Culture: a driving force for regeneration

07 February 2020ContactMatthieu Prin, World Cities Culture Forum, Carine Camors, Odile Soulard

Culture is a crucial dimension of urban redevelopment projects in metropolitan areas. Widely seen as a way to revive neighbourhoods suffering from deindustrialization, it has also become a major factor of attractiveness for executives and large companies, sometimes at the expense of accessible housing and workspace for artists as well as residents.

The rise of the knowledge economy, the growth of cultural and urban tourism and the emergence of “creative industries”, not to mention the new emphasis on culture as a means of attracting business: all these recent developments have led to a new focus on the place of culture in urban development. Culture is seen as stimulating long-term economic and social growth in cities by shaping a sense of place and social space that increases the city’s attractiveness to an educated workforce and the businesses which seek to employ them. Culture has been associated with urban regeneration since the 1990s, especially in post-industrial cities. Artists and cultural professionals, attracted by cheap rents and inner city living, are often among the first to move into neglected districts and turn urban “no go” areas into dynamic and fashionable places to live and work. A growing number of cities have instigated programs to attract creative businesses and cultural institutions to their deindustrialized neighbourhoods: strategy implemented with success by Buenos Aires for nearly 20 years.

The ‘thematic districts program’ of Buenos Aires

Argentina’s capital is an important cultural hub in Latin America and beyond. It boasts more theatres, bookshops and cultural spaces per capita than any other city in the world, besides numerous free events and festivals. The World Tango Festival & World Cup, the International Jazz Festival, the International Festival of Independent Cinema, and the International Book Fair attract hundreds of thousands of visitors every year. The government supports many training projects, incentives and competitions to encourage creativity, and sees arts policy as an important lever to promote greater social inclusion. The cultural and creative industries are a significant contributor to the city economy, but they have tended to cluster in specific areas leaving some parts of the city underserved. In recent years, the city has developed a policy that both capitalizes on its creative talents and uses planning to regenerate low-income or under-developed city neighbourhoods. The ‘thematic districts program’ uses tax incentives and subsidies to attract certain businesses to particular areas of the city. The policy focuses on sectors where the city already has an advantage – sectors which provide high value-added jobs and are good exporters. The program began in 2001 with the Design District in Barracas, an inner-city neighbourhood that vividly illustrates the bleak fate of former manufacturing neighbourhoods in a city undergoing deindustrialization: physical decay, degradation of its public infrastructures, disinvestment and the gradual impoverishment of its residents. A key objective of the project was urban revitalization and sustainability. At the heart of the project lay the conversion of a former fi sh market into a 14,500m2 Metropolitan Design Centre. The Centre now houses government offices that promote design, business in the creative industries and foreign trade. It also has 70 workspaces for nurturing entrepreneurial ventures, an auditorium, classrooms, spaces for workshops, laboratories, exhibitions and displays, a specialist library, a museum and a cultural centre. It regularly opens its doors to the community with expos and international design fairs, and offers free training courses for the unemployed in trades such as sewing and leather work. This initiative helped Buenos Aires win the designation of World City of Design in 2005. The District’s impact on both the design industry and the regeneration of Barracas also convinced Buenos Aires that creative clusters are a successful formula for regeneration and growth. The city has instigated three more clusters since 2008, focused on the audio-visual sector, information technologies, and arts. This last scheme, put in place in 2012, focuses on the visual and performing arts, as well as publishing. It intends to promote the art sector, develop infrastructure and increase access to cultural activities using numerous subsidies to entice businesses to the area. The district now has many cultural attractions such as Fundación Proa, Usina del Arte, the Museum of Modern Art, the Museum of Contemporary Art, art schools and other cultural institutions. The Usina del Arte is a good example of culture-led regeneration. Located in the heart of La Boca in the south of the city, the new facility inhabits the former home of an electricity company. Along with several halls and theatres, the building houses the city’s fi rst Symphony Hall. In developing the project, the city’s ministry of Culture collaborated with other departments to revitalize the wider area, making it safer and more accessible, and encouraging tourists to visit. Although the four industry clusters have had important economic impacts, the social impact in these areas has been just as strong. The clusters have generated better infrastructure and public transport, greater access to culture and creative industries employment, the restoration of other buildings in the area as businesses move in and need premises, increased training in the arts and creative disciplines, and general improvements in the quality of public space and security. The city government intends to continue its agenda of decentralizing culture by physically inserting it into areas of the city previously neglected, thereby increasing the quality of life and opportunities for disadvantaged communities.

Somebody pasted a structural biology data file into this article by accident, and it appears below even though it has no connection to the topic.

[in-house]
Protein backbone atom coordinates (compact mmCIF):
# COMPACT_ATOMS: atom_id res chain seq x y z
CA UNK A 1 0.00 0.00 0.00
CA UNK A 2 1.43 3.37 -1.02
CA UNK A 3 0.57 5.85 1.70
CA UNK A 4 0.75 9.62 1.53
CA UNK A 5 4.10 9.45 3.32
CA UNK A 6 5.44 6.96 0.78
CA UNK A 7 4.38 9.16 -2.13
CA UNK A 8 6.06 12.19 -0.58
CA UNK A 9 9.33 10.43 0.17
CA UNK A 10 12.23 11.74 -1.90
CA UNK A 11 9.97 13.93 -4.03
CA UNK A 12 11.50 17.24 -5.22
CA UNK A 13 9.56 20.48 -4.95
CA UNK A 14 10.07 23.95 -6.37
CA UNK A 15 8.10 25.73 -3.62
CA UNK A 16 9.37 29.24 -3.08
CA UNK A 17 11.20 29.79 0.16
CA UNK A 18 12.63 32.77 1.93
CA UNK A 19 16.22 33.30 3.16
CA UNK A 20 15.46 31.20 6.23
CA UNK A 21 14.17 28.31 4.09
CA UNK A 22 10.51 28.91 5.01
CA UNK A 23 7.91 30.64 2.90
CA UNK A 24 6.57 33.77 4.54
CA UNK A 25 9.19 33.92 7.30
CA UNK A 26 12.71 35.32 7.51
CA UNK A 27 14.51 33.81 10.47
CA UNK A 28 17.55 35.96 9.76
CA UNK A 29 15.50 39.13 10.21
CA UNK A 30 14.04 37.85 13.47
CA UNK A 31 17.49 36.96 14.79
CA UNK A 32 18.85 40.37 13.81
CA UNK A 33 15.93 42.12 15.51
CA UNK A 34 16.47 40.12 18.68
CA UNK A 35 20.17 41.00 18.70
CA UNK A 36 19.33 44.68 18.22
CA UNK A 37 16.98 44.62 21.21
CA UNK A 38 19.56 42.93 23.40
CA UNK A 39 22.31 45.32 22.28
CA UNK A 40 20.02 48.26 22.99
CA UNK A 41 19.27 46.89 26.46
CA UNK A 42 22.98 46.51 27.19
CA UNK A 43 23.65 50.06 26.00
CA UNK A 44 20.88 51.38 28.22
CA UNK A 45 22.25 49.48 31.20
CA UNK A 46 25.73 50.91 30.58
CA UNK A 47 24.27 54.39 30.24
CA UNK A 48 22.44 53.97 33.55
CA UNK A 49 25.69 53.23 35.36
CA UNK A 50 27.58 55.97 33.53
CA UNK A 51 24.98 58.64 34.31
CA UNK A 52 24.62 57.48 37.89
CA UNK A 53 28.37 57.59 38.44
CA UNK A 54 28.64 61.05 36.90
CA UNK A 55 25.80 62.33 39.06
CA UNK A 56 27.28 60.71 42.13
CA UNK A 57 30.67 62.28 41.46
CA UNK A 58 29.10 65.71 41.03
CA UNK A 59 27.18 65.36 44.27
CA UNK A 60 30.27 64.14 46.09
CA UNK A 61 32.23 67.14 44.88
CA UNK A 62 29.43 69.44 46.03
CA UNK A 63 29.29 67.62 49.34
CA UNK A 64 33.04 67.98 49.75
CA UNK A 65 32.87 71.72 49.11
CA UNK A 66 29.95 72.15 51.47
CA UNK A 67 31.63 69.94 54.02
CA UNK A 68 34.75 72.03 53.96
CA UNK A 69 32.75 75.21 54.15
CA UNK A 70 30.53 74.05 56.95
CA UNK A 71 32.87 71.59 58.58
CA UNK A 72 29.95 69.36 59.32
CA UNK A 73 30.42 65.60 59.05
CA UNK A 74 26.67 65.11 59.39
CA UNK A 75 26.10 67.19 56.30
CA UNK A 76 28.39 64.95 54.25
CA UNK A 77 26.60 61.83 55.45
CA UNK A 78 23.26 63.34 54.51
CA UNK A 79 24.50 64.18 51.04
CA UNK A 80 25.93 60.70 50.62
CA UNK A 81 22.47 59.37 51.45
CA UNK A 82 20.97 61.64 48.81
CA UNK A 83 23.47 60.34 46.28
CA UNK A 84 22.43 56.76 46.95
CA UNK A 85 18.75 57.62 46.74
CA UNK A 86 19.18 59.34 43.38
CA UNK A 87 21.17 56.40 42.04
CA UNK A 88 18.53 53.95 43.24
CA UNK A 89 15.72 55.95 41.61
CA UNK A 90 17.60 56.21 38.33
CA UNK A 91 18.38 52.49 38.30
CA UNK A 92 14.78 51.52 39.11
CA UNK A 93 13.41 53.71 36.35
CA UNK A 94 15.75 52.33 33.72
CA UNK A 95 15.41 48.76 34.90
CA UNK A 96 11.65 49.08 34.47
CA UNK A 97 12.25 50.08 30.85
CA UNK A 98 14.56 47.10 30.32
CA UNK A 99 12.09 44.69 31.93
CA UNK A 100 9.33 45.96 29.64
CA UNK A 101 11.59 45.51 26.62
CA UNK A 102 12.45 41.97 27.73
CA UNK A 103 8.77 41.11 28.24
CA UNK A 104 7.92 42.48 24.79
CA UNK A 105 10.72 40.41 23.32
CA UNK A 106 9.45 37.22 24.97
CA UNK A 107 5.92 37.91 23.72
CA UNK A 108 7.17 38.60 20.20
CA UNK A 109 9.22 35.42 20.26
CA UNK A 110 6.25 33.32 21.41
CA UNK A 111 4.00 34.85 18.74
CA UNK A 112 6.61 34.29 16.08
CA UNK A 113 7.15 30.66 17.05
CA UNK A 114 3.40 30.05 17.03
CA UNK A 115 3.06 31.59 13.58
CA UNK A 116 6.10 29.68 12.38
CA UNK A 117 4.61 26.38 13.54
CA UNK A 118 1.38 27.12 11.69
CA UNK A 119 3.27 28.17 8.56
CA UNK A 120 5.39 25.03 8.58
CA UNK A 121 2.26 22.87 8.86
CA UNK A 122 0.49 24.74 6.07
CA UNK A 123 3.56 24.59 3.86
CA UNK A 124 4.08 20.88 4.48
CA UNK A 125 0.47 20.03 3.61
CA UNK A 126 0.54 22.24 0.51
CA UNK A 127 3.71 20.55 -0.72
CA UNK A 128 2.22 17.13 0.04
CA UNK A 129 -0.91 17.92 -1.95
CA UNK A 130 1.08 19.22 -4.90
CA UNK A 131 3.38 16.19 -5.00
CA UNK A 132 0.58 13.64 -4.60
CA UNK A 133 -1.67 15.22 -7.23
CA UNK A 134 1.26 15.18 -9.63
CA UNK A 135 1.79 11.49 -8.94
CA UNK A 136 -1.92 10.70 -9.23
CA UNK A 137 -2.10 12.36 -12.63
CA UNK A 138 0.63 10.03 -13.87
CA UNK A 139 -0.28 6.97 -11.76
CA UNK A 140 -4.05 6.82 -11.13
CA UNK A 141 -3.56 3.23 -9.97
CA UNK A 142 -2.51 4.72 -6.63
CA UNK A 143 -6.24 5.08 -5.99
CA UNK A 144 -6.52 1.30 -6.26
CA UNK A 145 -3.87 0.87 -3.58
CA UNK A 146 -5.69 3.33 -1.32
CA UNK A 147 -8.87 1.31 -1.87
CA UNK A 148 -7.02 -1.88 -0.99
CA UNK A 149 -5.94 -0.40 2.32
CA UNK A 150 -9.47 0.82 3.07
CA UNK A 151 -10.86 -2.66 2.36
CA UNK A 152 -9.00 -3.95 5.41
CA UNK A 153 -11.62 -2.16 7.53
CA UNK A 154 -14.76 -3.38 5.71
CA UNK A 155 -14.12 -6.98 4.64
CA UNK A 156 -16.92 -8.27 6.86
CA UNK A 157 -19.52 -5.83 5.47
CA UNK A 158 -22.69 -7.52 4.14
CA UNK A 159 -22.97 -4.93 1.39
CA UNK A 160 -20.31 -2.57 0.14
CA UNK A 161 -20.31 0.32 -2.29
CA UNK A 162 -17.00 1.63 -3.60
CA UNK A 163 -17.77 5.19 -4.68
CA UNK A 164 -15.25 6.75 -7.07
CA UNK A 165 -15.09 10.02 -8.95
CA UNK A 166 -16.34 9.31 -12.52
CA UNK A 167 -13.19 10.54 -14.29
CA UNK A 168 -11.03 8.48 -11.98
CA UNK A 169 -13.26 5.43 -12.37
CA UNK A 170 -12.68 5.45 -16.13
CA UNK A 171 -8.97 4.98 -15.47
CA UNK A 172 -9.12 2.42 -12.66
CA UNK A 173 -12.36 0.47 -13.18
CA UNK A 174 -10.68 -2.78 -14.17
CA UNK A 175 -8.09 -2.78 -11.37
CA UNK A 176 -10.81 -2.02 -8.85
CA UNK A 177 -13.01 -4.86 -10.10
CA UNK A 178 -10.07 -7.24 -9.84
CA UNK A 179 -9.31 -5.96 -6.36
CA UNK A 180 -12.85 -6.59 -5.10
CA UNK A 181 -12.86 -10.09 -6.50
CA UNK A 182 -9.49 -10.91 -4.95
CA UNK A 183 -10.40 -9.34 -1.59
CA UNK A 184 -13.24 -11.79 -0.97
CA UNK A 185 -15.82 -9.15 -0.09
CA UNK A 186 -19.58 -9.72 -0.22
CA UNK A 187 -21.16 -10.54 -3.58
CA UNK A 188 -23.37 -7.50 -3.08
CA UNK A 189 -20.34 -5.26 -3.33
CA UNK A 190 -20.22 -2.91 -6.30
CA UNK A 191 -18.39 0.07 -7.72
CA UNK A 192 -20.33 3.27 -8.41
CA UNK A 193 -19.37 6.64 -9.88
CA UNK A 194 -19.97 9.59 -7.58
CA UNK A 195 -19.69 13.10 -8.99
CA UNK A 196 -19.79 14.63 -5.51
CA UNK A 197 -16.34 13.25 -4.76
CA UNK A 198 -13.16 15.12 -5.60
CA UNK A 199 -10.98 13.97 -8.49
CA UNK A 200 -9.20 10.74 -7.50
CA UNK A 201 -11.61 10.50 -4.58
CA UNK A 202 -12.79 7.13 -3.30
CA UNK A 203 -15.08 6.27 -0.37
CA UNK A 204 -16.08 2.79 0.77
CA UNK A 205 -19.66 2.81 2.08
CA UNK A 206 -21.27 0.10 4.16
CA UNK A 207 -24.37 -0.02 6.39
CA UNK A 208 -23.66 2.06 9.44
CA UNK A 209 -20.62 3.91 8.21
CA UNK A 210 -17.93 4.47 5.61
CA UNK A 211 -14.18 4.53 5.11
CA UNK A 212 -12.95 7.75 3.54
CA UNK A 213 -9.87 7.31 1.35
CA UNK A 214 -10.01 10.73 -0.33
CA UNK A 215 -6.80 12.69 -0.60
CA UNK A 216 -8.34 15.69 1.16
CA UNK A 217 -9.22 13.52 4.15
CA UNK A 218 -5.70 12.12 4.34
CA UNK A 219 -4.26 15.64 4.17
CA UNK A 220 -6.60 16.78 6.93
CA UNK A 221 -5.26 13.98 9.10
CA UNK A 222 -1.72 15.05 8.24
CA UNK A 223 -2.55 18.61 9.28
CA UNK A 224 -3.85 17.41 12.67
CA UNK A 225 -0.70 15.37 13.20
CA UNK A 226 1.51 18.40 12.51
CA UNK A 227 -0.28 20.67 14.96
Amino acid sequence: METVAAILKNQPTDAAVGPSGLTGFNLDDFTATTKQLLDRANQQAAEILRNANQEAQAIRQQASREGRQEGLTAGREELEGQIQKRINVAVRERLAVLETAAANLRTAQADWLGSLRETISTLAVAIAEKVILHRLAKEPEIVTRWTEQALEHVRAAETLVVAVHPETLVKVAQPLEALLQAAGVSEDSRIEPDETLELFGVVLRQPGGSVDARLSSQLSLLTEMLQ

Metropolitan cultural projects

Hong Kong / Arts Space Scheme: creating more affordable artist studios
Hong Kong has one of the highest population densities in the world, and equally high property prices, meaning that there is a severe shortage of affordable studio space for artists. Launched by the Hong Kong Arts Development Council (HKADC) in 2014, ADC Artspace is the first arts space project put forward in Hong Kong. It is housed in a private former industrial building in an industrial zone in Hong Kong Island South that is now a burgeoning cluster of galleries and arts spaces. The project is collaborative, depending on an agreement with a private landlord willing to accept below-market rent.